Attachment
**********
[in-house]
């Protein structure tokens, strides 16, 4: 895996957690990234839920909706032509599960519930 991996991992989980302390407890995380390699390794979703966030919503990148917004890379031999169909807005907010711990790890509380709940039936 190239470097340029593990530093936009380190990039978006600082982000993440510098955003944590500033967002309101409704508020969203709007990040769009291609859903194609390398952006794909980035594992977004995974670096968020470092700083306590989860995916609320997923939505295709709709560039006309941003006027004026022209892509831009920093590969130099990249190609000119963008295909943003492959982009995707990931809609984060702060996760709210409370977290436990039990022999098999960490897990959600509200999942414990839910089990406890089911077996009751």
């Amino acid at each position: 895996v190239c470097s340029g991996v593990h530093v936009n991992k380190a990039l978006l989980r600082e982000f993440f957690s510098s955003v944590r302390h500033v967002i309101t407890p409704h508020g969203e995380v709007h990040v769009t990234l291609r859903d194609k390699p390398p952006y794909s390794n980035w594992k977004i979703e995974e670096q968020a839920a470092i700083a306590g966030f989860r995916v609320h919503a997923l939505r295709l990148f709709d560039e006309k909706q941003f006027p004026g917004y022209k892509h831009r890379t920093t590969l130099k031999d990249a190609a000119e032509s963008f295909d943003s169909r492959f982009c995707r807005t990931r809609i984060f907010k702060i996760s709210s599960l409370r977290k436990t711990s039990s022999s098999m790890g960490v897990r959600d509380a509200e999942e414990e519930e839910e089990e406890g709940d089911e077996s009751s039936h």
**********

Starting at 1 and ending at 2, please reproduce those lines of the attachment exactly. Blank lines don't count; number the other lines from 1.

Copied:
[in-house]
């Protein structure tokens, strides 16, 4: 895996957690990234839920909706032509599960519930 991996991992989980302390407890995380390699390794979703966030919503990148917004890379031999169909807005907010711990790890509380709940039936 190239470097340029593990530093936009380190990039978006600082982000993440510098955003944590500033967002309101409704508020969203709007990040769009291609859903194609390398952006794909980035594992977004995974670096968020470092700083306590989860995916609320997923939505295709709709560039006309941003006027004026022209892509831009920093590969130099990249190609000119963008295909943003492959982009995707990931809609984060702060996760709210409370977290436990039990022999098999960490897990959600509200999942414990839910089990406890089911077996009751």